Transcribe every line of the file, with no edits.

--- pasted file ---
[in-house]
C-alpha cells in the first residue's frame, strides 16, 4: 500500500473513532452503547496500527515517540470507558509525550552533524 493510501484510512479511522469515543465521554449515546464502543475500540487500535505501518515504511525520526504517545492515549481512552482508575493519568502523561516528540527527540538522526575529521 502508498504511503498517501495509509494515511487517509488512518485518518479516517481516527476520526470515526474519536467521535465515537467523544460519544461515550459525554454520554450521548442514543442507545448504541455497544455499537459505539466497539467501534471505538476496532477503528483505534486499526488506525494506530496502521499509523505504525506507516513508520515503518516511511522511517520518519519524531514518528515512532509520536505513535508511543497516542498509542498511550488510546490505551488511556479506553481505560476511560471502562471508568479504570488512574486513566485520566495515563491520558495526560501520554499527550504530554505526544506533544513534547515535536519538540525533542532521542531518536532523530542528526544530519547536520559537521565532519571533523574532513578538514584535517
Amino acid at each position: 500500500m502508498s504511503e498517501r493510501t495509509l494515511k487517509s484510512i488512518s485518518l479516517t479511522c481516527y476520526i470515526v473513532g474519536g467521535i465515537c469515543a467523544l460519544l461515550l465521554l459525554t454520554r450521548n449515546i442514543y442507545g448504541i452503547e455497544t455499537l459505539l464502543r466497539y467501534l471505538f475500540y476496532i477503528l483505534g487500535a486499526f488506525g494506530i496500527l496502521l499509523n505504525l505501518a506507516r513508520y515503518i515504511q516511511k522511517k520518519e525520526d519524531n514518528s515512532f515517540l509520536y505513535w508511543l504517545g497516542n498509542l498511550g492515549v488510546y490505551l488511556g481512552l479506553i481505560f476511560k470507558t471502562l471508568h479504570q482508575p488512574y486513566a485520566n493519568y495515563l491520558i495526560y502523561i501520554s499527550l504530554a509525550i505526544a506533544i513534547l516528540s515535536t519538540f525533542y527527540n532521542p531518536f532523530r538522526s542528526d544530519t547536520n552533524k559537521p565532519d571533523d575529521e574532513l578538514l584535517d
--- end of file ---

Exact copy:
[in-house]
C-alpha cells in the first residue's frame, strides 16, 4: 500500500473513532452503547496500527515517540470507558509525550552533524 493510501484510512479511522469515543465521554449515546464502543475500540487500535505501518515504511525520526504517545492515549481512552482508575493519568502523561516528540527527540538522526575529521 502508498504511503498517501495509509494515511487517509488512518485518518479516517481516527476520526470515526474519536467521535465515537467523544460519544461515550459525554454520554450521548442514543442507545448504541455497544455499537459505539466497539467501534471505538476496532477503528483505534486499526488506525494506530496502521499509523505504525506507516513508520515503518516511511522511517520518519519524531514518528515512532509520536505513535508511543497516542498509542498511550488510546490505551488511556479506553481505560476511560471502562471508568479504570488512574486513566485520566495515563491520558495526560501520554499527550504530554505526544506533544513534547515535536519538540525533542532521542531518536532523530542528526544530519547536520559537521565532519571533523574532513578538514584535517
Amino acid at each position: 500500500m502508498s504511503e498517501r493510501t495509509l494515511k487517509s484510512i488512518s485518518l479516517t479511522c481516527y476520526i470515526v473513532g474519536g467521535i465515537c469515543a467523544l460519544l461515550l465521554l459525554t454520554r450521548n449515546i442514543y442507545g448504541i452503547e455497544t455499537l459505539l464502543r466497539y467501534l471505538f475500540y476496532i477503528l483505534g487500535a486499526f488506525g494506530i496500527l496502521l499509523n505504525l505501518a506507516r513508520y515503518i515504511q516511511k522511517k520518519e525520526d519524531n514518528s515512532f515517540l509520536y505513535w508511543l504517545g497516542n498509542l498511550g492515549v488510546y490505551l488511556g481512552l479506553i481505560f476511560k470507558t471502562l471508568h479504570q482508575p488512574y486513566a485520566n493519568y495515563l491520558i495526560y502523561i501520554s499527550l504530554a509525550i505526544a506533544i513534547l516528540s515535536t519538540f525533542y527527540n532521542p531518536f532523530r538522526s542528526d544530519t547536520n552533524k559537521p565532519d571533523d575529521e574532513l578538514l584535517d